The American Diabetes Association's Project POWER

Group joins with Black churches to raise diabetes awareness.

Posted: 04/12/2011 12:52 PM EDT
Filed Under diabetes

Diabetes Info In he Church

The next Sunday you slide into your pew at church you may just find something extra tucked into your hymn book. The American Diabetes Association is teaching diabetes awareness to Black congregations across the country with the Project POWER program.

Today 4.9 million Blacks have diabetes and this number is increasing at an astonishing rate, Ernestine Walker, director of community outreach for the American Diabetes Association, tells In an effort to educate the entire family and lower our risk the association has created Project POWER, a faith-based program especially geared toward the Black community.

Project POWER was developed to integrate and promote diabetes awareness using the cornerstone of Black culture: Church and family. The program has activities and lessons to educate and improve the health of people living with diabetes and prevention for their friends and families.

“The church is still a trusted source of information. By providing the church with information you’re casting a big net,” says Walker.

Your church can start the program anytime and has up to one year to finish with the option to repeat as many times as needed. The program, which partners with various community organizations including Alpha Kappa Alpha, Inc. and Shriners International, is free.

“It often brings me joy to know that someone who has been a diabetic for over 20 years can leave our workshops with information they never knew before,” said Lisa Kelly Smith, chairperson for the DC Project Power Program. Even greater is to have diabetics commit and take action to take better care of themselves, or a loved one, as result of attending the workshops.”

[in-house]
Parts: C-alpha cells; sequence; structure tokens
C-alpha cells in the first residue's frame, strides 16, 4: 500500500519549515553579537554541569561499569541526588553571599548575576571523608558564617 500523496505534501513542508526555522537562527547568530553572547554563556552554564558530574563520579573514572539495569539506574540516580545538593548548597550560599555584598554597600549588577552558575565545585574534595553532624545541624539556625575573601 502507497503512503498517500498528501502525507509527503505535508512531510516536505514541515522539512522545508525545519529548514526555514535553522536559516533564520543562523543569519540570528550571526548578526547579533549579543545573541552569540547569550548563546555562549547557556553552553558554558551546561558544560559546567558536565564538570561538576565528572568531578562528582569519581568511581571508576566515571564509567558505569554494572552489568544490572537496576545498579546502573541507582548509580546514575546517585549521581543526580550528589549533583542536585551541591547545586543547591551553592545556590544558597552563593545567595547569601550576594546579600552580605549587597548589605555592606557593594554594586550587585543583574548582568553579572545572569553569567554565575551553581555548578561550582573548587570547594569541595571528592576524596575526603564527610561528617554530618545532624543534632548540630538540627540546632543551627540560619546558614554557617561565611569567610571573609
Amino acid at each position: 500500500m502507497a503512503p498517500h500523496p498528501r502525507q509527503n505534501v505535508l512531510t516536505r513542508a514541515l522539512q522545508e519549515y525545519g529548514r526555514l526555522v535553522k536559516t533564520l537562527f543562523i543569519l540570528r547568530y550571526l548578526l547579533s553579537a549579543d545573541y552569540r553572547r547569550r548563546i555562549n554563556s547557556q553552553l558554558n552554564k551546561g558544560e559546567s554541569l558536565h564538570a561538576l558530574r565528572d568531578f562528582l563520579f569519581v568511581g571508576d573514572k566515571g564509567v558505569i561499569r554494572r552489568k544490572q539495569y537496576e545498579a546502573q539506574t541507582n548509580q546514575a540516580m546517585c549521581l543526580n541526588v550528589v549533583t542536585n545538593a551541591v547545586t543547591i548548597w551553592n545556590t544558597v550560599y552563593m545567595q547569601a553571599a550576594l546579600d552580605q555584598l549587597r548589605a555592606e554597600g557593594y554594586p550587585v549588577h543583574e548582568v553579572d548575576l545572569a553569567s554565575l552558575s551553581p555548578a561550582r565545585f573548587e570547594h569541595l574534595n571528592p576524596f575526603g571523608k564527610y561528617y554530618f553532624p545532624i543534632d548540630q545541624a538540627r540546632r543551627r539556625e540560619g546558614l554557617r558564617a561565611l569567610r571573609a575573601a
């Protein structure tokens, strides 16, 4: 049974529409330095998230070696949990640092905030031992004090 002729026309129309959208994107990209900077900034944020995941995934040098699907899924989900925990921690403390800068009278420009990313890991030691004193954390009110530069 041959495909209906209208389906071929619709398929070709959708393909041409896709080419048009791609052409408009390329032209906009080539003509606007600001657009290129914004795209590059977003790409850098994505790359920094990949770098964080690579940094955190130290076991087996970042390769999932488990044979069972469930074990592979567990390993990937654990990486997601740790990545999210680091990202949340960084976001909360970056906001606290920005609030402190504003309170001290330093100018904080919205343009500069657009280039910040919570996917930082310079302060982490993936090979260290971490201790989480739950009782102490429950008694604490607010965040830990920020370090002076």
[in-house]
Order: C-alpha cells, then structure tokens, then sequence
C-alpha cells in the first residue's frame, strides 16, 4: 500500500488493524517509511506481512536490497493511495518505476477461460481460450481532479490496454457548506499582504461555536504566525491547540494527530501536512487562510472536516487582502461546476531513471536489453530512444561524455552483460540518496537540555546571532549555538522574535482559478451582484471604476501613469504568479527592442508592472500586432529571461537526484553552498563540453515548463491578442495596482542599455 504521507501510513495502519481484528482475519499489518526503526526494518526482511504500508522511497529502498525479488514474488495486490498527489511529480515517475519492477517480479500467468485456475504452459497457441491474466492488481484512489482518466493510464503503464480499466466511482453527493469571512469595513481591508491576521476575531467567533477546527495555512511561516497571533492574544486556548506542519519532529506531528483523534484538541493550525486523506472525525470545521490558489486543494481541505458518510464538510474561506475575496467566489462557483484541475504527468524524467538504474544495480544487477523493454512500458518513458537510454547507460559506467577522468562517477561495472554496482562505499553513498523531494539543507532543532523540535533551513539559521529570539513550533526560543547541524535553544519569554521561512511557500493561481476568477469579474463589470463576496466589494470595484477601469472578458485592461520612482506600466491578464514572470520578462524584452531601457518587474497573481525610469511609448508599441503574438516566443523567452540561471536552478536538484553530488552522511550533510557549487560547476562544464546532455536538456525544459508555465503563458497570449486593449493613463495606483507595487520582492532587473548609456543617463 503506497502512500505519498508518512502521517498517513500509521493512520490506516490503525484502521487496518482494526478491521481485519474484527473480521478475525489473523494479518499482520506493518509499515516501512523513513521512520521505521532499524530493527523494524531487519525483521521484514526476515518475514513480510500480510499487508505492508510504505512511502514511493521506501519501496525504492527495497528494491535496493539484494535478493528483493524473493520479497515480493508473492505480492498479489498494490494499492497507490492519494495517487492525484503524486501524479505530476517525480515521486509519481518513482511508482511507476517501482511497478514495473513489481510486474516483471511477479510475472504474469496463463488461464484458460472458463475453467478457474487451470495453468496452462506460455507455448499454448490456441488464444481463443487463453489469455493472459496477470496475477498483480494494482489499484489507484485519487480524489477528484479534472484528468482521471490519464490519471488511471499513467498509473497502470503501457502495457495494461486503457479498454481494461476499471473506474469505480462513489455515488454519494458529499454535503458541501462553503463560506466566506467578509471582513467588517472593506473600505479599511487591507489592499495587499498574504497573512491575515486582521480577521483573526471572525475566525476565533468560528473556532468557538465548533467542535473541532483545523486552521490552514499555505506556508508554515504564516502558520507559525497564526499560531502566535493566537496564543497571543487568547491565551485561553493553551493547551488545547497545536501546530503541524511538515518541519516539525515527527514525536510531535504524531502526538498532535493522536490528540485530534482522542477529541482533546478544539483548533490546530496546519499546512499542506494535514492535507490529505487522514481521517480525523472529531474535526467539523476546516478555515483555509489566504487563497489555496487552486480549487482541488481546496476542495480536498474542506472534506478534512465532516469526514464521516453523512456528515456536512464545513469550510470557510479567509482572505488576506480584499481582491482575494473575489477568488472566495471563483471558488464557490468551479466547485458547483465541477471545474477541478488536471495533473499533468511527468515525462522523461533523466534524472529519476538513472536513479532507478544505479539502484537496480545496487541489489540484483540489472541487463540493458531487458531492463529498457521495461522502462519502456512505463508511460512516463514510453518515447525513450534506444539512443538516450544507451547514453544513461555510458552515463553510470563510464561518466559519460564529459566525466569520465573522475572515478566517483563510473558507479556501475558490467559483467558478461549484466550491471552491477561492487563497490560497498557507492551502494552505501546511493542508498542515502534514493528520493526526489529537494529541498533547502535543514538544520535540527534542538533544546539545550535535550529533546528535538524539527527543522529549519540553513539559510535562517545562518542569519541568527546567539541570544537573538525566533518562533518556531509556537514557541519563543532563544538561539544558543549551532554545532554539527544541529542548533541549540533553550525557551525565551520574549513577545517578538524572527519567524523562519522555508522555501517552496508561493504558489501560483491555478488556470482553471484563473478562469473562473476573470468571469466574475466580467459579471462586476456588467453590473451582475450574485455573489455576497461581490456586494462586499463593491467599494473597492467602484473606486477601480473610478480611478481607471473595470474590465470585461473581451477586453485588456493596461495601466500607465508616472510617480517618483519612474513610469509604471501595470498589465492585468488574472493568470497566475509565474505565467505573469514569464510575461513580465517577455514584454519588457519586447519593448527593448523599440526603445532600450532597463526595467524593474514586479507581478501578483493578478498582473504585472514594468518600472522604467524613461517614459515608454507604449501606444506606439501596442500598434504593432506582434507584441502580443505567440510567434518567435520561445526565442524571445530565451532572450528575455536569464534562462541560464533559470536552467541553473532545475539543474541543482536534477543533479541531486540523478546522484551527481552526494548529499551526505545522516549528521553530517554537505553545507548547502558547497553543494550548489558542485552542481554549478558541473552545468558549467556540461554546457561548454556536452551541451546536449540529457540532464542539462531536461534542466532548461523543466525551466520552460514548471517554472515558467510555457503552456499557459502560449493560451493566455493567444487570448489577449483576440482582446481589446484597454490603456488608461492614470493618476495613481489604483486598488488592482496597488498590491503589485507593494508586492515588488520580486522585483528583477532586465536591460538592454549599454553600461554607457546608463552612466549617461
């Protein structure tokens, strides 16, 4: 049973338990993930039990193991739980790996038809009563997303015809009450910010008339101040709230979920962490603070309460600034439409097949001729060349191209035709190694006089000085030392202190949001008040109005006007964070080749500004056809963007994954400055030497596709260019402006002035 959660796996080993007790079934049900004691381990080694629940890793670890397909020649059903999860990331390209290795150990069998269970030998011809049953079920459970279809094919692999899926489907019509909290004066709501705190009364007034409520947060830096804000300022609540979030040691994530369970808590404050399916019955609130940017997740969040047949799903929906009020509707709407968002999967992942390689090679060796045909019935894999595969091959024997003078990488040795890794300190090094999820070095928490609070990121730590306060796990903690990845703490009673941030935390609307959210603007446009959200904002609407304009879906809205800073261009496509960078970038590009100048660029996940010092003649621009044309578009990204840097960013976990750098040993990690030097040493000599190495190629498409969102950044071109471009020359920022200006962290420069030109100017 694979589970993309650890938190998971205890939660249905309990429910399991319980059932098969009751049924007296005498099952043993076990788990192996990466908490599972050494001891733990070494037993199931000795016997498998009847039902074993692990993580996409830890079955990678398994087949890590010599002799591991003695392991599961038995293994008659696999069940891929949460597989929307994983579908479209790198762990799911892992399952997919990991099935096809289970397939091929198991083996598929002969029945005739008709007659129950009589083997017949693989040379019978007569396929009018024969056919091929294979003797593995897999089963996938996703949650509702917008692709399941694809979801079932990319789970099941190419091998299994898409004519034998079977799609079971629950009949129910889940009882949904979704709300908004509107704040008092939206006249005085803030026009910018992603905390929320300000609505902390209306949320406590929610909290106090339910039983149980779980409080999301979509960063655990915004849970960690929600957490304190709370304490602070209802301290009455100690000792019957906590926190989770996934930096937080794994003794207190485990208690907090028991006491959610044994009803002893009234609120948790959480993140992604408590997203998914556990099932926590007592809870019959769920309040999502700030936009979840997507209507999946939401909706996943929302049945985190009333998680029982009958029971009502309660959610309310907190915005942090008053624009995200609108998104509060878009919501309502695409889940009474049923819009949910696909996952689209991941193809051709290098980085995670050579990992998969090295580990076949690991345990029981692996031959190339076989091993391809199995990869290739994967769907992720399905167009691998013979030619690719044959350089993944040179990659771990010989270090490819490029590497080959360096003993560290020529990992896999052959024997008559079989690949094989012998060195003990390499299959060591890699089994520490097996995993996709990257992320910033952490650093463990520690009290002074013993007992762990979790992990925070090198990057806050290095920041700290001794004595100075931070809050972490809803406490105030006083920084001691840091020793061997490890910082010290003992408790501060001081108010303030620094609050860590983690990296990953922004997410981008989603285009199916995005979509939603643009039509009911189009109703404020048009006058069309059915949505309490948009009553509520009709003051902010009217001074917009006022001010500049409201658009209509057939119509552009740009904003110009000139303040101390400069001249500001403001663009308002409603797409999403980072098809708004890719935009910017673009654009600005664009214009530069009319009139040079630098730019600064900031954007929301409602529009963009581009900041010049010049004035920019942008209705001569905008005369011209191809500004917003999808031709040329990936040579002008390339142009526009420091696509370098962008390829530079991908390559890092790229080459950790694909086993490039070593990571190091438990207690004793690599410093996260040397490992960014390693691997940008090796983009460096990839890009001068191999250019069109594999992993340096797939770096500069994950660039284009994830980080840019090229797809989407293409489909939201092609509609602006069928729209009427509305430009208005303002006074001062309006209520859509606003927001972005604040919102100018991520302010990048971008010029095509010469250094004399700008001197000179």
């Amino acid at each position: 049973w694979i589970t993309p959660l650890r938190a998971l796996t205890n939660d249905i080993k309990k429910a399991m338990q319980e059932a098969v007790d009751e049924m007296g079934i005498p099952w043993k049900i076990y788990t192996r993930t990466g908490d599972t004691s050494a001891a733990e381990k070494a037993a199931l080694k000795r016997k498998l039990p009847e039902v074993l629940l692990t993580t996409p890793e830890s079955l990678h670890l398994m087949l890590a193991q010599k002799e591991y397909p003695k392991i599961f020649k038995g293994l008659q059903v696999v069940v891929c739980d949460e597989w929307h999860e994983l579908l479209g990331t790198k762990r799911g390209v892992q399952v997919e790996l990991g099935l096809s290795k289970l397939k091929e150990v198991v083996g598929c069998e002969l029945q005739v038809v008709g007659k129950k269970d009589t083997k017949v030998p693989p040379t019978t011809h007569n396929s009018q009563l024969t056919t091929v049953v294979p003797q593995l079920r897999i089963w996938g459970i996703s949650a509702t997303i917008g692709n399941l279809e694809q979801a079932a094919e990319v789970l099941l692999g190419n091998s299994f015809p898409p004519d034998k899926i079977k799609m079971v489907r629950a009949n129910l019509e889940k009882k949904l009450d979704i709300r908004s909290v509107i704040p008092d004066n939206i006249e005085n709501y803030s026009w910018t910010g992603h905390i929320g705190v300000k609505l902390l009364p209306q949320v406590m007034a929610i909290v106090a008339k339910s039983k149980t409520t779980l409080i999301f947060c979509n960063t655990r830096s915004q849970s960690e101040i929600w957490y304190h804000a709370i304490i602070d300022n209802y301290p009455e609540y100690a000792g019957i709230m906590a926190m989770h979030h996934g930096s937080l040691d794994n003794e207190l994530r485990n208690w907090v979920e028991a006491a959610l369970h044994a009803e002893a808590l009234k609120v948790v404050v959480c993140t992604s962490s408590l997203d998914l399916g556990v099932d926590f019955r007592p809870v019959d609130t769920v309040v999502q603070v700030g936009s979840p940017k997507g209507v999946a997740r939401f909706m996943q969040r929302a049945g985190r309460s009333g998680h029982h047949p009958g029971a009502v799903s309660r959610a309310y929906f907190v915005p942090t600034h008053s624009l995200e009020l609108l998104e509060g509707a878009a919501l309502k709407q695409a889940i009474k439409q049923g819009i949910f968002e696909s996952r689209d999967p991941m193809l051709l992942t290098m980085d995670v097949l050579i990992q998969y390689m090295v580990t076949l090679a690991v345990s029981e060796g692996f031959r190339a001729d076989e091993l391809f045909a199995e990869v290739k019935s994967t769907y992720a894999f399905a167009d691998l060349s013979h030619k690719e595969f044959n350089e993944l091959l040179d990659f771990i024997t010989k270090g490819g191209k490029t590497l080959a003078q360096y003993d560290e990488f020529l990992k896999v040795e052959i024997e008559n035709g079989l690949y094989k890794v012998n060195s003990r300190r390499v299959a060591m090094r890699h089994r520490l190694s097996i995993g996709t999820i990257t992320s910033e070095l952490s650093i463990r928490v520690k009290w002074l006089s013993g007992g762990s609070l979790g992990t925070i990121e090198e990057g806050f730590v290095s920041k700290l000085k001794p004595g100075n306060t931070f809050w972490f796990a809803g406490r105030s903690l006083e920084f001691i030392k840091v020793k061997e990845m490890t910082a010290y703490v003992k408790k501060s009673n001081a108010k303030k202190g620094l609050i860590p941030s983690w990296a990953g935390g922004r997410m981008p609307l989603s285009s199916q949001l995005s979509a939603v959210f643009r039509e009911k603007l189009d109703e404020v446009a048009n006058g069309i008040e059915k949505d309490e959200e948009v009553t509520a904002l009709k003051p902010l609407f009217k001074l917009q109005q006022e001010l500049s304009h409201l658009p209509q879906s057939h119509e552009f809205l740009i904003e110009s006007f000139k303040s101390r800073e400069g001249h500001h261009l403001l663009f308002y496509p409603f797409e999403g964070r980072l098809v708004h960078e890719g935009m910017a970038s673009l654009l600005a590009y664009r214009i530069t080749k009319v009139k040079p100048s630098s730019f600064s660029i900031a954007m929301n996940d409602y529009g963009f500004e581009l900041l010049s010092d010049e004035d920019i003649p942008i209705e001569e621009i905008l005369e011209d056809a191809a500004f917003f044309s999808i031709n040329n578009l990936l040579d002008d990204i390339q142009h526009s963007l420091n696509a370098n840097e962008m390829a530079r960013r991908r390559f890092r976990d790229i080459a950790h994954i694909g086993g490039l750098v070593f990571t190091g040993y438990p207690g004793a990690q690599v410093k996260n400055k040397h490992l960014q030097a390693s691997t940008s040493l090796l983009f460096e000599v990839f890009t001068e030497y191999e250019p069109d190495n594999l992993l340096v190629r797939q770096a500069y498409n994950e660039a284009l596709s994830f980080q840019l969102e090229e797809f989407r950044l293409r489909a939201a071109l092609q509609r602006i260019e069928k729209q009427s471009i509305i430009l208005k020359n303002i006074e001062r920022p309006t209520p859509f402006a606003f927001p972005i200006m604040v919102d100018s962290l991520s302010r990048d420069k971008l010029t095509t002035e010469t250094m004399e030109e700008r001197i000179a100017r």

Project POWER is organized into five workshops that address diabetes awareness, education, prevention and management for all ages.

— Diabetes Day serves as an ice breaker for the congregation. Either the pastor or a selected member of the church is designated to speak about diabetes, its severity and how to prevent it. After the conclusion of service the speaker will be on hand to distribute educational materials on diabetes and the workshops that will follow.

POWER Over Diabetes focuses on educating the participants on diabetes, management of the condition and the ways in which the disease can be treated.

— Fit for the Master’s Use addresses the significance that exercise as well as reaching and maintaining a healthy weight can have on diabetes management. The workshop will showcase realistic forms of exercise and how to sneak them into your day across all schedule types and fitness levels.

Taste and See will be zeroing in on creative ways to incorporate healthy meals and eating habits into their daily lives. The workshop will touch on healthier alternatives for favorite dishes and how to identify what a correct portion size is.

A Clean Heart will bridge the gap between diabetes, heart disease and stroke, and how to avoid all three.

Train Up a Child is a workshop to promote awareness regarding the growing problem of Type 2 diabetes among Black children and offers ways to help younger generations to strive to be healthier. The group will learn how to encourage healthier eating for the children in their lives, more exercise and an overall healthier lifestyle. All activities during this workshop will encourage family involvement and interaction while working towards a common health goal.

For more information on hosting a Project POWER program visit the American Diabetes Association.



(Photo: Cathal Mcnaughton/Landov)